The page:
We all know when we see it or are moved by it. We know when it’s poor, and we have often left a manager and hence an organisation because of the lack of it. Leadership, once thought of as a soft skill is becoming a core skill for managers – particularly younger managers used to a more mobile and digitally enabled workforce.
The challenge remains, though: how do we quantify and measure leadership, and develop it and nurture it in younger people when the traditional methods of achieving development look too expensive and impractical at scale – especially when the fear is that those middle- and line-managers might take those skills to a new employer?
Cognisco and The Experience Accelerator are developing a partnership to support leadership skills development at scale. This opportunity is enabled by a range of new technologies that support learning and development, cutting the complexity of delivery. For example, research conducted by Microsoft and Stanford University points to the successful use of avatars to support individual learning and development.
Training that would have been seen as costly face to face learning will soon be delivered to many younger managers through the use of the latest technologies – like Artificial Intelligence (AI) and virtual reality.
But these are not just a case of using digital techniques to cut costs by creating scale; rather these new experiences will increase relevance. The research at Stanford University describes a phenomenon that suggest that the behaviour of an individual can be changed by the behaviour of an avatar. It’s called the Proteus Effect. Individuals can see the effect their avatar has on others and, as a result, better understand their own behaviours.
“Cyberspace grants us great control over our self-representations. At the click of a button, we can alter our avatars’ gender, age, attractiveness, and skin tone. But as we choose our avatars online, do our avatars change us in turn? We’ve explored how putting people in avatars of different age, race, gender, attractiveness or height change how they behave in a virtual environment and also in subsequent face to face interactions.”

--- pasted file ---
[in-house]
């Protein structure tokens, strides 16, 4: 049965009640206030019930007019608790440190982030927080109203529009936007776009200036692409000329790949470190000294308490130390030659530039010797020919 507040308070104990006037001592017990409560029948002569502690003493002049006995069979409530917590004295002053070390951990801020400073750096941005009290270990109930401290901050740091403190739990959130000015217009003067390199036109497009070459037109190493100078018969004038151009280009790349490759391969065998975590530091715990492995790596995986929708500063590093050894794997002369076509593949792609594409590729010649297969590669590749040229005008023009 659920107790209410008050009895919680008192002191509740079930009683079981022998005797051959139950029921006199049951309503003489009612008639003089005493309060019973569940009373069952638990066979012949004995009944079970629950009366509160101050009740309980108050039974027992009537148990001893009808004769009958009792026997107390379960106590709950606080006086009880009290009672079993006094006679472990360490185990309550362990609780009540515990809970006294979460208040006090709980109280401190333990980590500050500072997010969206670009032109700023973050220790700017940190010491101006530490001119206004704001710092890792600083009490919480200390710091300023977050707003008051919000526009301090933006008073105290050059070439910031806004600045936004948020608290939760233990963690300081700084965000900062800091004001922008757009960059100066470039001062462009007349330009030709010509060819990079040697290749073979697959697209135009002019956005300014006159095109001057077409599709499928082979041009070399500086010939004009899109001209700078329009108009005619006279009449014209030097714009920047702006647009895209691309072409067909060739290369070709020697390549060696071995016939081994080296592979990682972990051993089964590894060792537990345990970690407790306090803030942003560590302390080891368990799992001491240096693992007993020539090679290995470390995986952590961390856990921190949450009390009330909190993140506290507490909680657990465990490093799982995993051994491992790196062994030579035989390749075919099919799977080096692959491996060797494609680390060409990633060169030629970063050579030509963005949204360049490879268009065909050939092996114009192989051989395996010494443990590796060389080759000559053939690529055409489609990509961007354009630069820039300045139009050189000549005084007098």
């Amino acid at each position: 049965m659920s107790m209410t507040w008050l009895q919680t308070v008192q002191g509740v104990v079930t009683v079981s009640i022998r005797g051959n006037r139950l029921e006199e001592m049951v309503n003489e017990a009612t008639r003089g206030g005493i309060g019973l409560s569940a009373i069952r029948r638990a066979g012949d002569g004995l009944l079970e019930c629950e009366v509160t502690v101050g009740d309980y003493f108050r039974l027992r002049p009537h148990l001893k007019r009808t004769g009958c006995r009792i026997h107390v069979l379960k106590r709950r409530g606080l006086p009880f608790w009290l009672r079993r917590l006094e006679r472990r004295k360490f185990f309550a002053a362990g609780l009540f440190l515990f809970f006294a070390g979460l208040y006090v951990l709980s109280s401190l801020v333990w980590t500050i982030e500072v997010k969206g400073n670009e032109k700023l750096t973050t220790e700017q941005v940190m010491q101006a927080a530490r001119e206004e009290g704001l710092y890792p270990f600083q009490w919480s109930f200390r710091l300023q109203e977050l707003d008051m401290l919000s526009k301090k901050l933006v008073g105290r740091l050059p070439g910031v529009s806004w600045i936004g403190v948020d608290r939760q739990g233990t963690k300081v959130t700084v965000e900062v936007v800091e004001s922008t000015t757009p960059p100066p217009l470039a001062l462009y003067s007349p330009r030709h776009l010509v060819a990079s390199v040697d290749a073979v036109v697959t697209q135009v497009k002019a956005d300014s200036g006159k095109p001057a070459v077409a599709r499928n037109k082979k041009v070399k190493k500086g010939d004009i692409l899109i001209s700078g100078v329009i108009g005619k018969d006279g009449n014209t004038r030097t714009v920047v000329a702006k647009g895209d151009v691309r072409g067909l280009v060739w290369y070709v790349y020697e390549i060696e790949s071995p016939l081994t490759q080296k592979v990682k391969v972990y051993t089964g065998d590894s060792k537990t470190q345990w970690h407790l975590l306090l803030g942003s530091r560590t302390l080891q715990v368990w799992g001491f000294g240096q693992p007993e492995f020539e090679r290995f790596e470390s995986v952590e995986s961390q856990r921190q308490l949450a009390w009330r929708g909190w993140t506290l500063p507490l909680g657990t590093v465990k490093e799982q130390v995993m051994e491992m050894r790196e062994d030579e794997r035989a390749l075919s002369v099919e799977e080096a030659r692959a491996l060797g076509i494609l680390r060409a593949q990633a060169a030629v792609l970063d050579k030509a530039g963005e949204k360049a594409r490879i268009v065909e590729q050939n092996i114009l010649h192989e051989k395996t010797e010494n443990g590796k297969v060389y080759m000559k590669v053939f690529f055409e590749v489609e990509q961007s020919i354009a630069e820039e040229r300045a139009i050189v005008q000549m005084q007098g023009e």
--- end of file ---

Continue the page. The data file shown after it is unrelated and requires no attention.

Some of our managerial preconceptions are also going to have to change, because things that were hard to do may become easier in the near future. The skills that employers increasingly prize: leadership, negotiation, rapport-building, handling dilemmas and critical thinking – can now be measured, improved and reinforced with new techniques and technologies. We can increasingly apply and interpret KPIs to these soft skills. As we become able to carry out these assessments at scale and at a lower cost, and deliver improvements as effectively with digital courses as with face-to-face training, then we are at the dawn of a new age of learning.
Among the trends Learning and Development professionals can expect to see and do in the next three to five years are:
• Digital Virtualization Processes – we can expect to see learning and development providers deliver virtual reality avatars that mimic the kind of executive coaching we see today to a wider group of employees.
• A longer period of learning – learning will need to continue throughout our working life (and quite possibly funded directly by the learner), so that may represent a commitment to learning from 16-80 and for many types of different role across a lifetime.
• Changing social contract – the changing nature of the contract means that learning and development will have to consider the needs of the individual beyond the work setting: it may not be good enough to just train Millennial and later generations for a single role, they may look to companies to provide whole-life learning and development; whether they choose to stay with you or not.
• Change our attitude to machine learning – we will all have to become comfortable with learning from machines, creating a process in our minds that enables us to judge the quality of learning. We know how to do this with people; we can judge experience, qualifications and testimonials, it may be harder for us to instinctively judge machines.
We all know things are changing fast in business, and during periods of change leadership skills are a sort after commodity. A longer working life may enable some of those skills to be passed on by excellent, well qualified and motivated managers. But we know such individuals are hard to find and sometimes harder to retain.
For the rest of us, particularly young leaders, the answer will be in the new learning environments that give us executive-style coaching at a fraction of the time and cost of more traditional methods. The world of learning and development is about to become multi-dimensional, virtual and personal. You can expect to see a virtual you providing insights into your behaviour pretty soon.